June 2018 Recap

(image via Criterion)

Midway through the summer, and my quest to purge my DVR of old recordings is still going strong. As always, I am impressed by the quality of the films that I have been allowing to sit un-watched for months on end; it makes for a potent reminder not to let them build up like that again. Over the course of the month I caught up on my Anthony Perkins films from when he was Star of the Month on TCM; I watched some really excellent films from 2017, including Game Night and Last Flag Flying, and the Pride Month triple feature of Thelma, Beach Rats, and God's Own Country; I had a fantastic Noir double feature, Kiss of Death and Inferno, with Blu-rays that I blind-bought from Twilight Time; I saw Hereditary and Incredibles 2 in theaters, both great experiences in entirely different ways; and I discovered the films of Albert Brooks, a filmmaker who has immediately become one of my favorite directors. Read on to see the full list of films I watched, and a more detailed list of my favorite first-time discoveries.

First-Time Viewings: 60
Re-Watches: 0
  1. The Fearless Vampire Killers (1967)
  2. The Little Foxes (1941)
  3. Dead Ringers (1988)
  4. Purple Noon (1960)
  5. Possessed (1947)
  6. They Won't Believe Me (1947)
  7. Doc Savage: The Man of Bronze (1975)
  8. Game Night (2018)
  9. Repulsion (1965)
  10. Phaedra (1962)
  11. The Trial (1962)
  12. Thelma (2017)
  13. Fear Strikes Out (1957)
  14. Haxan (1922)
  15. Dunkirk (2017)
  16. Beach Rats (2017)
  17. God's Own Country (2017)
  18. Film Stars Don't Die in Liverpool (2017)
  19. Kiss of Death (1947)
  20. Inferno (1953)
  21. Tender Comrade (1943)
  22. Wife vs. Secretary (1936)
  23. Bus Riley's Back in Town (1965)
  24. Birdboy: The Forgotten Children (2015)
  25. Marketa Lazarova (1967)
  26. Wild Seed (1965)
  27. Last Flag Flying (2017)
  28. The Landlord (1970)
  29. All These Women (1964)
  30. Cinema Paradiso (1988)
  31. Hereditary (2018)
  32. Blume in Love (1973)
  33. Odds Against Tomorrow (1959)
  34. Avanti! (1972)
  35. Promises in the Dark (1979)
  36. Scarface (1932)
  37. Summer with Monika (1953)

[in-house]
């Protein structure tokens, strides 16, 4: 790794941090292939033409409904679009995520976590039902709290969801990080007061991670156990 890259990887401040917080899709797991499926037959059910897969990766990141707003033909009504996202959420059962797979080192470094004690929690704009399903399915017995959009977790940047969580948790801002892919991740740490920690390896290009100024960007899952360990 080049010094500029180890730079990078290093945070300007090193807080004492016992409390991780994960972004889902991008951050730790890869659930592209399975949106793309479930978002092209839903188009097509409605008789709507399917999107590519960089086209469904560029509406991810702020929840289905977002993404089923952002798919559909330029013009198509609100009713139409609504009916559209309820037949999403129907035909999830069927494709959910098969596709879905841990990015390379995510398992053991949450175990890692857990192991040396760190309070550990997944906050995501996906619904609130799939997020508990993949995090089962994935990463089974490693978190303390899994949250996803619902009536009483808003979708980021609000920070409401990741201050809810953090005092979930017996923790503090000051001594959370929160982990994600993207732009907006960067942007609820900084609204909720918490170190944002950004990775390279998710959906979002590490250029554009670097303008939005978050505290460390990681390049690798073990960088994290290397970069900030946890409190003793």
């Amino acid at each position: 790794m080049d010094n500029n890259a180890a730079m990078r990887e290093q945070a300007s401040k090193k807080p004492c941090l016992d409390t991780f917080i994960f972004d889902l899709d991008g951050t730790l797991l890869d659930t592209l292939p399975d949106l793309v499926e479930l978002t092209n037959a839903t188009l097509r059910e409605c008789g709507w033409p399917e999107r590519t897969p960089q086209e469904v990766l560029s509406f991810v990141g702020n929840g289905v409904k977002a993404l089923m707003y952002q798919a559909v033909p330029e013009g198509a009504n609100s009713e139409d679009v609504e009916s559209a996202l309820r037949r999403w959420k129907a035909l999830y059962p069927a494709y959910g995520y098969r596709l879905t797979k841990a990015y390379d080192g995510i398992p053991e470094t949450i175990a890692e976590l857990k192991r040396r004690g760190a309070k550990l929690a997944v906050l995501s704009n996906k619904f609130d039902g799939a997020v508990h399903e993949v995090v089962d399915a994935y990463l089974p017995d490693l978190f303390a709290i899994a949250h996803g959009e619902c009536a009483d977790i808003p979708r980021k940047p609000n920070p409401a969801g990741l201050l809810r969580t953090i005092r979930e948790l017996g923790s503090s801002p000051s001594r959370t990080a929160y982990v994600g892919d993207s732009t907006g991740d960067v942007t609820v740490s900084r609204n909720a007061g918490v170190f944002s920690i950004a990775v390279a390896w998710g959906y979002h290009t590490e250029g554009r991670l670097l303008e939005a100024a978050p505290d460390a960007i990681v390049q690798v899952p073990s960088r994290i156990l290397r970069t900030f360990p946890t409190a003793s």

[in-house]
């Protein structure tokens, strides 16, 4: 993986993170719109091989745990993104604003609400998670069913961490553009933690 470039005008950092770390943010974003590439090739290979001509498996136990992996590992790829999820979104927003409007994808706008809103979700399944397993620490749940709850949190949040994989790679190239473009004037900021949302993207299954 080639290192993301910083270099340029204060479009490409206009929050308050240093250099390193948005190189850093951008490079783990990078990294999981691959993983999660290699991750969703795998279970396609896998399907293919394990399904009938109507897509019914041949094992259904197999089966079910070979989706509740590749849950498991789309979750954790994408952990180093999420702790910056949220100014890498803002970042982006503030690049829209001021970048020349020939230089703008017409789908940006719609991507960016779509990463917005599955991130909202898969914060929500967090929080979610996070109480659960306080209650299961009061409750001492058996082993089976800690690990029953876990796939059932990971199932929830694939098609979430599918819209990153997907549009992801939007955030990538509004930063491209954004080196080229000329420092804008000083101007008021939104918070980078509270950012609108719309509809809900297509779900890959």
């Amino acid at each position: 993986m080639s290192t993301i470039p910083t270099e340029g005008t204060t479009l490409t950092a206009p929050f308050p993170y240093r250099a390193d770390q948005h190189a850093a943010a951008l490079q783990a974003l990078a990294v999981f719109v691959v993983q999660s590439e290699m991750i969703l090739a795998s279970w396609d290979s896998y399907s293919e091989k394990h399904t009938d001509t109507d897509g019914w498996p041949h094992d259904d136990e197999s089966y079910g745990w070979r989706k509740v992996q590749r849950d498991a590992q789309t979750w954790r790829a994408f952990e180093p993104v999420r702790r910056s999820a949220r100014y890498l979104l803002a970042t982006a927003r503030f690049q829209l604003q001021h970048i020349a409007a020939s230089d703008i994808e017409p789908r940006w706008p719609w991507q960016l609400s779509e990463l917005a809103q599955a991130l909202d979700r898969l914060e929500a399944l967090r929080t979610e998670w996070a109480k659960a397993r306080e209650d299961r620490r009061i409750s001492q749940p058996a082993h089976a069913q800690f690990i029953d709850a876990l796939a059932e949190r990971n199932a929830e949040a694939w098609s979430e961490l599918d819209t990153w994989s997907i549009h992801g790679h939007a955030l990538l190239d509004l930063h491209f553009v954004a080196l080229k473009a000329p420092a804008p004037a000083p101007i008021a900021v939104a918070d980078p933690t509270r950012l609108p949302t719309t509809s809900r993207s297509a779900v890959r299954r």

38. Miracle Mile (1988)
  39. McCabe & Mrs. Miller (1971)
  40. Teresa (1951)
  41. Incredibles 2 (2018)
  42. Fists in the Pocket (1965)
  43. Delicatessen (1991)
  44. This World, Then the Fireworks (1997)
  45. Sexy Beast (2000)
  46. Star Wars: The Last Jedi (2017)
  47. Winchester '73 (1950)
  48. Pushover (1954)
  49. The Post (2017)
  50. A Bigger Splash (2015)
  51. The Man with Two Faces (1934)
  52. Real Life (1979)
  53. Paddington 2 (2017)
  54. Black Beauty (1994)
  55. Modern Romance (1981)
  56. The Little Giant (1933)
  57. Private Parts (1972)
  58. Honky Tonk (1941)
  59. Homecoming (1948)
  60. Betrayed (1954)
By Decade:
  • 10s: 0
  • 20s: 1
  • 30s: 4
  • 40s: 7
  • 50s: 8
  • 60s: 10
  • 70s: 8
  • 80s: 4
  • 90s: 3
  • 2000s: 1
  • 2010s: 14
The Trial (1962) (image via eriklerouge.blogspot.com)

Today, Anthony Perkins is synonymous with Norman Bates in the minds of many. While it is true that few of his other films reach the same heights as Alfred Hitchcock's classic, Perkins was an incredibly talented and versatile actor who deserves a more multifaceted legacy than Psycho has afforded him. After watching a string of his films this month, my vote for the film most deserving of reappraisal is The Trial, an under-seen film that, when it is discussed, is remembered within the context of the works of Orson Welles, director, and Franz Kafka, author of the source novel--Anthony Perkins barely seems to figure into the conversation. And yet, it is his performance, simultaneously sympathetic and hard to pin down--is he actually guilty or not?--that anchors the nightmare world Welles has put together. This is a film that is subtly disorientating from the opening frames and becomes increasingly confusing as it goes along. This is achieved both narratively and visually, as the sets become more claustrophobic and the camera films them from increasingly bizarre angles. But as the world of the film literally appears to be coming apart at the seams, the one constant is the confused, boyish face of Anthony Perkins as the viewer accompanies him on his descent into madness. I have seen a lot of strange films, but never one quite like this, and I loved every minute of it.

Dunkirk (2017) (image via Quays News)